12 feet. The roofs of dwellings can generally be sufficiently supported by carrying up partitions and by the use of collar beams. It often happens, however, that it is desired to use the attic space in a large house for a ball room or for some similar purpose in which posts or other supports for the roof would be very objectionable ; in such cases the roof can generally be supported in the following manner :
Hip-Roof Trussing. - Any room not exceeding 40x60 feet can be safely covered by a hip roof without trusses or interior supports of any kind, provided the plate can be made continuous around the four sides of the main roof. Fig. 88 represents the plate, hip rafters and deck beams of a hip roof, terminated by a deck. It can readily be seen that such a construction is practically a truss in itself, and if the several pieces are properly proportioned and connected it will carry an enormous weight and exert only a vertical pressure on the walls.
As ordinarily constructed the hips and plates of such a roof are made light and practically do not carry any load at all, but if all the common and jack rafters were spiked to the deck beams and hip rafters, so securely that there would be no tendency of the rafters to slide or push out at the bottom, the whole weight of the roof would then be thrown largely on the hips, and there would be no outward thrust on the plate. The thrust of the hips would be taken up by the plate and the walls under the plate would sustain the vertical load. The hips and deck beams must be of such size that they will not sag under their load, and the planks forming the plate must be fastened so securely, by tie irons at the angles, that the hip rafters cannot force them apart. No dependence should be placed upon the common rafters for supporting the hips and deck beams. If it is desired to carry the roof to a ridge it can be extended above the deck beams, the latter forming a new plate, as it were. In such a case, however, there should be collar beams between the deck beams to prevent their being pushed in.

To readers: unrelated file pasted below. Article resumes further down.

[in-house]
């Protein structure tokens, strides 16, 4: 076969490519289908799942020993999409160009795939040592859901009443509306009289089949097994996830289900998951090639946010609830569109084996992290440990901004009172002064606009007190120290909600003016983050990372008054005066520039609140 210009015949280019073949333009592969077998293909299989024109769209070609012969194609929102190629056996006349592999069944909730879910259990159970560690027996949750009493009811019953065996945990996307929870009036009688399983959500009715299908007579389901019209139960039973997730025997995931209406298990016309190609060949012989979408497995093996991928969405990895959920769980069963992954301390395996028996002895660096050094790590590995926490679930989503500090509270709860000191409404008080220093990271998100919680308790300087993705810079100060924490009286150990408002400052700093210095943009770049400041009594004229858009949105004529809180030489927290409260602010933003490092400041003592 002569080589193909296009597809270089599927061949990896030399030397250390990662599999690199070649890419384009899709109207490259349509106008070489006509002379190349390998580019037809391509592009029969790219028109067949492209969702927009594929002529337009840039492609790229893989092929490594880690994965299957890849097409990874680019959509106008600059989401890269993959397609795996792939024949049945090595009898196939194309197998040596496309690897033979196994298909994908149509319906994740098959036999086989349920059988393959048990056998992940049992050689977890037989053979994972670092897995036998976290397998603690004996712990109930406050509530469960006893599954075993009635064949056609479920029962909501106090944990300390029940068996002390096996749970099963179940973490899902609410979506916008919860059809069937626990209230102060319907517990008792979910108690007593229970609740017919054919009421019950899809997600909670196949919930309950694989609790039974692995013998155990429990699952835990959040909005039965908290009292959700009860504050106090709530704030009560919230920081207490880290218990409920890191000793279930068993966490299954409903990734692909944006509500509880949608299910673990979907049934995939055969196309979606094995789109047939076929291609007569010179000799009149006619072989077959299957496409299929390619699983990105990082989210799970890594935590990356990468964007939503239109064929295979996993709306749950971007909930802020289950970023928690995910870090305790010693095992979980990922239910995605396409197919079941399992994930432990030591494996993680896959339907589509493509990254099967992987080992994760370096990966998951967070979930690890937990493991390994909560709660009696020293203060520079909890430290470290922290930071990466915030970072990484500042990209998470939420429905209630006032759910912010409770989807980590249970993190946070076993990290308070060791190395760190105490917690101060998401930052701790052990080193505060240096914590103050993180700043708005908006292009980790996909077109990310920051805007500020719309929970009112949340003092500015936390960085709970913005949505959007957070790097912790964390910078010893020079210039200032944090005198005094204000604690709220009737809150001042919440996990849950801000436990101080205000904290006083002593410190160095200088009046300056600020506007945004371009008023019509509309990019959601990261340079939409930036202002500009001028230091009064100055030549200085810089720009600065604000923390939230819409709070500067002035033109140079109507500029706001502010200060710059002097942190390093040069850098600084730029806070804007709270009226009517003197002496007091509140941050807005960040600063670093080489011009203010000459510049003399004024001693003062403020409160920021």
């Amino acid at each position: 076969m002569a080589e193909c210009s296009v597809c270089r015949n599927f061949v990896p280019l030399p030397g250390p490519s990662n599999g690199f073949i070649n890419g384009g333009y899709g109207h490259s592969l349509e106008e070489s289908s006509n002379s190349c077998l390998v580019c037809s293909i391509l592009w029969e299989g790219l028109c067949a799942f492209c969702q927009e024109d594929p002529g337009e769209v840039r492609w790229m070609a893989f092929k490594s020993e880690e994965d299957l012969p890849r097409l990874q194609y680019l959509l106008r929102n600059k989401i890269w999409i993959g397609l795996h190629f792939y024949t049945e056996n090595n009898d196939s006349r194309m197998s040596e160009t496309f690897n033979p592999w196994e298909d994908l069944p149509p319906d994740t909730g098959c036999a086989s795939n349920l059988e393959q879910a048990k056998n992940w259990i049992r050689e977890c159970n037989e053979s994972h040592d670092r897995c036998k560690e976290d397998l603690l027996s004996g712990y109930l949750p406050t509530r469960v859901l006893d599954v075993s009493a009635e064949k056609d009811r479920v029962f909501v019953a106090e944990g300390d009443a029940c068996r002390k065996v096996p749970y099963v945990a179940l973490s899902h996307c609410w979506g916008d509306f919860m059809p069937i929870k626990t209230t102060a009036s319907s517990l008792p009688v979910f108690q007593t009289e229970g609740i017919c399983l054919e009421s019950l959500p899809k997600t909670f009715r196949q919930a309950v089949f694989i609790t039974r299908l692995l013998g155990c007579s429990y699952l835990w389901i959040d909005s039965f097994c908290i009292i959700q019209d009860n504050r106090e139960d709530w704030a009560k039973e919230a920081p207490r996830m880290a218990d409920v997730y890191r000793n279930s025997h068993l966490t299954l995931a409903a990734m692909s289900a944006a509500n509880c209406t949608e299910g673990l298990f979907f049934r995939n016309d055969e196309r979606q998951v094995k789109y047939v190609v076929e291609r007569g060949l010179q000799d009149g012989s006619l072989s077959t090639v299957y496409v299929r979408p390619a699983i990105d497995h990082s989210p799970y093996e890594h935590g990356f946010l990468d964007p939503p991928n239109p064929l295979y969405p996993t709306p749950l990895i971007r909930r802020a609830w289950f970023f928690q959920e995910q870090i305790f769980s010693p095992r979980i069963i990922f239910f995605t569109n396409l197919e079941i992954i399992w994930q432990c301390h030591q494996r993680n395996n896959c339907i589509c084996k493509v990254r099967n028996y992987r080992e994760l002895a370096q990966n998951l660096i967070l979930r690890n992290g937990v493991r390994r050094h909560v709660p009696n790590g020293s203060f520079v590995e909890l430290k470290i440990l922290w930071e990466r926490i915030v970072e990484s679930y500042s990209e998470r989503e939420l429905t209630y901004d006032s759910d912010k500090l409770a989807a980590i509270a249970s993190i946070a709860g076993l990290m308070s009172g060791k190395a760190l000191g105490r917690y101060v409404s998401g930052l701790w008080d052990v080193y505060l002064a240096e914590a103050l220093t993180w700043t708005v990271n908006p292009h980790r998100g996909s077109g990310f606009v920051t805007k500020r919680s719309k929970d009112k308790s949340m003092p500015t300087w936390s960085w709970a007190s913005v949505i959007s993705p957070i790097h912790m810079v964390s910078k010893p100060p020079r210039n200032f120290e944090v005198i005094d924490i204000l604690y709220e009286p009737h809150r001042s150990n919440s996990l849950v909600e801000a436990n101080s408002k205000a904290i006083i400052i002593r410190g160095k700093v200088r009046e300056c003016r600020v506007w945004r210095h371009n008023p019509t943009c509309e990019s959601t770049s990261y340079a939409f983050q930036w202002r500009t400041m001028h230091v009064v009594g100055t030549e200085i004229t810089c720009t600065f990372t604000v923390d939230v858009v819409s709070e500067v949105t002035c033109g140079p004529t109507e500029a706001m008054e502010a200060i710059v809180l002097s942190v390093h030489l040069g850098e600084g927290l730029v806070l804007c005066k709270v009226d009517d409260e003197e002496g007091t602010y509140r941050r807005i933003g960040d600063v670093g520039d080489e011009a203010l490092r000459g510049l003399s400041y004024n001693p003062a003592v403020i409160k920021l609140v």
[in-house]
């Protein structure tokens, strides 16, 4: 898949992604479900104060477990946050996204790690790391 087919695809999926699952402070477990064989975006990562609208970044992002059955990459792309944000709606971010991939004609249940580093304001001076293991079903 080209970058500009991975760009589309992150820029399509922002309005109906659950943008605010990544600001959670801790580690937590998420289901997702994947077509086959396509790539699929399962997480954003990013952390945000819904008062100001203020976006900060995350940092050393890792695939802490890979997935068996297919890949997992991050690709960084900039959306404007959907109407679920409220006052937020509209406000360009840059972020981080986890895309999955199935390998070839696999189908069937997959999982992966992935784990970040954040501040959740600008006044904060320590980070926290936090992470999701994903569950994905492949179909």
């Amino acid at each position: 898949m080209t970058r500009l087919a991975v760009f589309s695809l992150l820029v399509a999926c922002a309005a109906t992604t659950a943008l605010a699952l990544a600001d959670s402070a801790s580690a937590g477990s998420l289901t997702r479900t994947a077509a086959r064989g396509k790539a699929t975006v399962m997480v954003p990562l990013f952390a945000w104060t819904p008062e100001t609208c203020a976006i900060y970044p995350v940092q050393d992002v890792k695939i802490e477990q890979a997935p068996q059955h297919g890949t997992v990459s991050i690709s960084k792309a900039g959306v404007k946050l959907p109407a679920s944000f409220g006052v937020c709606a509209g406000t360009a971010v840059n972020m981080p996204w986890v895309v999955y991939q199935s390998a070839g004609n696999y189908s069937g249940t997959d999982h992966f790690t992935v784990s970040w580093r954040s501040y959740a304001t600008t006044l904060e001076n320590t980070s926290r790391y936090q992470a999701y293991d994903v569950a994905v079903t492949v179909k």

Such a roof is entirely practicable, and the author nas often employed this principle in constructing hip and octagon roofs. If carefully built and proportioned this construction can be used where there is no ceiling at the plate level, but in such cases the plate should be made as wide as possible and not less than 12 inches when 30 feet long. It is obvious that if the angles of the plate should give way the whole roof would fall.
If there are projections and minor roofs they can be built on to the main roof and will strengthen it against spreading, but the main frame must be built as in Fig. 88, with the plate continuous around it. If the plate is interrupted by chimneys, it should be connected by iron ties, passing either through or around the chimney.